Alternatively, if the heater 70 is a variable wattage heater, then the thermal energy output rate of the heater 70 may be set by the controller 54 selecting a wattage for the heater 70 to operate at. More specifically, a first higher wattage may be selected to produce a first thermal energy output rate and a second lower wattage may be selected to produce a second lower thermal energy output rate. By way of non-limiting example, the heater 70 may be controlled to operate at around 900 watts when liquid is being heated and the controller 54 may decrease the wattage of the heater 70 down to 300 watts when only air is being heated.

As yet another alternative, if the heater 70 is composed of independent rings, the controller may achieve different thermal energy output rates by selectively actuating a desired number of rings. More specifically, when liquid is being recirculated and the first thermal energy output rate is desired the entire portion of the heater 70 or all three of the rings may be operated. When only air is being heated, and the second thermal energy output rate is desired, a smaller portion of the heater 70, or only one of the three rings may be operated. As yet another alternative, the controller 54 may continuously run a subset of all of the rings of the heater 70, while operating another one or more of the rings according to a duty cycle.

Thus, depending upon the cycle of operation being run, the controller 54 may operate the heater 70 at a first thermal energy output rate while the liquid is being recirculated to heat the liquid being supplied to the wash tub 14. Further, during operation of the dishwasher 10, the air supply system 60 may be employed to provide air to the treating chamber 24. At an appropriate time during the cycle of operation to introduce air into the wash tub 14 the controller 54 signals the blower 62 to supply air to the wash tub 14. Air may be supplied from the air inlet 64 of the blower 62 through the air supply conduit 66 and the outlet duct 68 into the treating chamber 24. Depending upon the cycle of operation being run, non-heated drying, also known as an air only drying, may be performed with the heater 70 being de-energized while air is supplied to the wash tub 14 from the air supply conduit 66 and the outlet duct 68. Alternatively, depending upon the cycle of operation being run, heated drying may be performed with the heater 70 being operated at a second thermal energy output by the controller 54 while air is supplied to the wash tub 14 from the air supply conduit 66 and the outlet duct 68. The controller 54 may also operate the heater 70 to heat the air being provided to the treating chamber 24 while liquid is being recirculated at the same time that the air is being supplied. In this case the controller 54 may operate the heater 70 at a third thermal energy output rate.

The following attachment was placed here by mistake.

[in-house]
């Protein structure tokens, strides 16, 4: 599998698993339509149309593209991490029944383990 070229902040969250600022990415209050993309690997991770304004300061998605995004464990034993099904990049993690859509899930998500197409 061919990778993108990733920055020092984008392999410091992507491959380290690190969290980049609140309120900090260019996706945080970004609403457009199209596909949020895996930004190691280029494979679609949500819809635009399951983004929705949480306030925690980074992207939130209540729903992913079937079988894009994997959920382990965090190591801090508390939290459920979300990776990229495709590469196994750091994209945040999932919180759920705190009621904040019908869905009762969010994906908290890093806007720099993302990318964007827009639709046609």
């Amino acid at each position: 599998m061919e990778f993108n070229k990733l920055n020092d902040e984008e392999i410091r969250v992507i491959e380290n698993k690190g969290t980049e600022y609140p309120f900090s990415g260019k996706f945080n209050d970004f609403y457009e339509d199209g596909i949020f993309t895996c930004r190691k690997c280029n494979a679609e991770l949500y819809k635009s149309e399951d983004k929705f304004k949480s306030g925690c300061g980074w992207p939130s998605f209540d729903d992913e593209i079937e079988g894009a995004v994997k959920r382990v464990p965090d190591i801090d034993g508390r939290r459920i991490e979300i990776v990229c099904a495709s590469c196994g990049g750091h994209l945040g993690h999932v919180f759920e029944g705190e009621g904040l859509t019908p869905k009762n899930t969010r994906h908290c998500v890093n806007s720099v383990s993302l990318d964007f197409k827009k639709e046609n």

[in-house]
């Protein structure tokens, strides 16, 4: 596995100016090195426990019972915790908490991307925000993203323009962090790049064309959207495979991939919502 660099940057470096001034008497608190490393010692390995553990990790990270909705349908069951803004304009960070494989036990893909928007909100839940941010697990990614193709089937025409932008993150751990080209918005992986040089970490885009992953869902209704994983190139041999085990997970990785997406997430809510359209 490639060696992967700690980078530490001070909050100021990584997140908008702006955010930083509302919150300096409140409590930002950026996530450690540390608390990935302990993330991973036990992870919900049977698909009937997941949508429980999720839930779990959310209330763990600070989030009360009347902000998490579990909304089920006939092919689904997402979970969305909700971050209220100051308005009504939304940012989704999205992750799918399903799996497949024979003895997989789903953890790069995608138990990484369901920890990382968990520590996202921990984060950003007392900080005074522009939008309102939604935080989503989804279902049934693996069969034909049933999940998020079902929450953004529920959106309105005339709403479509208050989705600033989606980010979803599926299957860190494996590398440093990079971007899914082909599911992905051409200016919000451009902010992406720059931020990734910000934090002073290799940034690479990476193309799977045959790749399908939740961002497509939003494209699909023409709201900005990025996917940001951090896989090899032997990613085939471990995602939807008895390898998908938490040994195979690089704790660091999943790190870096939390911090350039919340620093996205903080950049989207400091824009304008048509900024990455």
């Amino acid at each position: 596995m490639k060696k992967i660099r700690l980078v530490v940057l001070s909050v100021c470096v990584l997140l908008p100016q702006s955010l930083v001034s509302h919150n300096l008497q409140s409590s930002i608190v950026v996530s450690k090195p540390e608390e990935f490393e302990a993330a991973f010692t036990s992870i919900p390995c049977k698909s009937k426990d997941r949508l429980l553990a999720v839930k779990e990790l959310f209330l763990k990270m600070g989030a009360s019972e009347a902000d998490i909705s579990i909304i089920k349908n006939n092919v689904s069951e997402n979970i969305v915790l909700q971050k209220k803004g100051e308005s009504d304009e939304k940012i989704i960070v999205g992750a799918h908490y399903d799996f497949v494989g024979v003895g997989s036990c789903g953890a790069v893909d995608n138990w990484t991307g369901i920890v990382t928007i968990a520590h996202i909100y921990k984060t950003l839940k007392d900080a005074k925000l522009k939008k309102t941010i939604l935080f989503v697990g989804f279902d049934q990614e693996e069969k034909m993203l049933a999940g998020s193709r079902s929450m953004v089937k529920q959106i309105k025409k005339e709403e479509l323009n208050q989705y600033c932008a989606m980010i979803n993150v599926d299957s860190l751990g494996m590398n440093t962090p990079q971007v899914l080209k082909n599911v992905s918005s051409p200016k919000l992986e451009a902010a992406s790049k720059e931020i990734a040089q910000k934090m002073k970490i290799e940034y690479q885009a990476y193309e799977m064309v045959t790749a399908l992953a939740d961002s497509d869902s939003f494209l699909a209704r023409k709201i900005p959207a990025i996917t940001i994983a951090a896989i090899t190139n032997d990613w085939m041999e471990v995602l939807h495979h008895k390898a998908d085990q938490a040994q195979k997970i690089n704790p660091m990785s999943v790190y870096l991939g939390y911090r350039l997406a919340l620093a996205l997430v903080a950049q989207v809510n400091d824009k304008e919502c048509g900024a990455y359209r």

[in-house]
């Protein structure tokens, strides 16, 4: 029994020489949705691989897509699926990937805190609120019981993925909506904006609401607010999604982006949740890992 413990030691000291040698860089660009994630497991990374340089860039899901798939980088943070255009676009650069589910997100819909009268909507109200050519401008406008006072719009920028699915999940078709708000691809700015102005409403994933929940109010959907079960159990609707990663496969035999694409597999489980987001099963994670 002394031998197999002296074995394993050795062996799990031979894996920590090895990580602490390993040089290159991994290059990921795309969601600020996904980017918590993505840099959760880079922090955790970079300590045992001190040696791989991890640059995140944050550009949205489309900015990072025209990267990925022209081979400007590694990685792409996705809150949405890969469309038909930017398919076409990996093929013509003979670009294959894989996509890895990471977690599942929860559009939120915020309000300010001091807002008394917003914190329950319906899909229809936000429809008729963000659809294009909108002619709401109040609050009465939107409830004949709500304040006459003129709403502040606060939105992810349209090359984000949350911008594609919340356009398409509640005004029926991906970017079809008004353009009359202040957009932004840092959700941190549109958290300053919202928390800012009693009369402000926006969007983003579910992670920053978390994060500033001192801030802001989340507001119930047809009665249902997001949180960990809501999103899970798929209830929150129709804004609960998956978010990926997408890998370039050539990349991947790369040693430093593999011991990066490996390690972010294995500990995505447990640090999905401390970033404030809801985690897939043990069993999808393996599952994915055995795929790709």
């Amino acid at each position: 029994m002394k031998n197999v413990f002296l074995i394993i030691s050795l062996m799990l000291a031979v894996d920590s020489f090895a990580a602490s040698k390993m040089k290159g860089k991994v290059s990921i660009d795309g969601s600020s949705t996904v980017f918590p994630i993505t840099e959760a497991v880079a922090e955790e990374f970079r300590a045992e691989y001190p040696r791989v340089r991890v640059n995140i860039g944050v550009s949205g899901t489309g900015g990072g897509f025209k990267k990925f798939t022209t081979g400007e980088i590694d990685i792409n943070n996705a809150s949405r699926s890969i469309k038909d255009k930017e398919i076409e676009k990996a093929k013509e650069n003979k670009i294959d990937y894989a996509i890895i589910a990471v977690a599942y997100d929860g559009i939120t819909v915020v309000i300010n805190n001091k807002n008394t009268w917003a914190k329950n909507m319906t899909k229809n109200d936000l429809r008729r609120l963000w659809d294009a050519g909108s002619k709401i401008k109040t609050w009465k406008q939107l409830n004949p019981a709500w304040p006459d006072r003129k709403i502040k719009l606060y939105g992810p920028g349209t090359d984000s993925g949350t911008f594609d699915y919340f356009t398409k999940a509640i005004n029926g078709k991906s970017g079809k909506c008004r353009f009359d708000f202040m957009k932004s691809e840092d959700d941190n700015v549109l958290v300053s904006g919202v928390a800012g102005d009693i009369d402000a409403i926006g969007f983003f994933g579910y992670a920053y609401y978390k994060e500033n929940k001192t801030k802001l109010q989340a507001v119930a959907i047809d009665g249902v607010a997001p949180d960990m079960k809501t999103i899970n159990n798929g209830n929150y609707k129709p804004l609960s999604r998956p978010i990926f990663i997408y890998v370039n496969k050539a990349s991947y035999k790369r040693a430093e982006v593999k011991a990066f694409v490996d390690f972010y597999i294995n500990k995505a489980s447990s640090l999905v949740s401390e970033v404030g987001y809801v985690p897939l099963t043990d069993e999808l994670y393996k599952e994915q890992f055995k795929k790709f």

Regardless of whether the air is heated or not, the blower 62 may force air into the lower portion of the wash tub 14. The air travels upward within the treating chamber 24 and exits the treating chamber 24 through the vent 69 where it may be fluidly open to ambient air through a conduit 69a. In some configurations, an additional blower (not shown) may be provided to force air out the vent 69 to increase the drying speed. It has been contemplated that the air supply system 60 may be operated while the recirculation system 30 is also being operated. It has also been contemplated that the air supply system 60 may be operated separately to form a drying portion of the operational cycle.

FIG. 6 illustrates a dishwasher 100 according to a second embodiment of the invention. The second embodiment 100 is similar to the first embodiment 10. Therefore, like parts will be identified with like numerals increased by 100, with it being understood that the description of the like parts of the first embodiment applies to the second embodiment, unless otherwise noted. FIG. 6 is identical to the embodiment shown in FIG. 2, having the specific wash unit as illustrated in FIG. 4, except that the wash unit 131, sump 158, and air supply system 160 are remote from the wash tub 114 in the dishwasher 100. Further, the dishwasher 100 includes a liquid coupling system 179, which aids in recirculating liquid collected in the remote sump 158 to the treating chamber 124. The liquid coupling system 179 is illustrated as including a first recirculation conduit 131A fluidly coupling the wash tub 114 to the housing 157 and a second recirculation conduit 180 fluidly coupling the recirculation pump outlet 132B to the wash tub 114. In all other ways, the embodiment of FIG. 6 is structured and operates in the same manner as the first embodiment illustrated in FIG. 2.

The embodiments of the invention described above allow for the integration of the air supply system and the recirculation system such that a single heater may be used to heat both the liquid and the air supplied to the tub. This results in a simple construction, which requires fewer parts to manufacture the dishwasher. Further, the embodiments of the invention described above remove the heater from the tub. This results in a heater which is not exposed to the user and prevents plastic items on the bottom rack from being melted.

The embodiments of the invention described above also allow for a compact assembly of the recirculation system and air supply system. The compact assembly may be more efficiently shielded. Another benefit that may be recognized from the more compact assembly is that a larger wash tub may be put in the housing. A larger wash tub may result in a larger capacity for utensils, which allows for more utensils to be washed at one time. This results in a saving of both time and energy as the dishwasher needs to be run fewer times to wash the same amount of utensils.

While the invention has been specifically described in connection with certain specific embodiments thereof, it is to be understood that this is by way of illustration and not of limitation, and the scope of the appended claims should be construed as broadly as the prior art will permit. For example, it has been contemplated that the invention may differ from the configurations shown in FIGS. 1-6, such as by inclusion of other conduits, utensil racks, valves, spray assemblies, seals, and the like, to control the flow of liquid and the supply of air.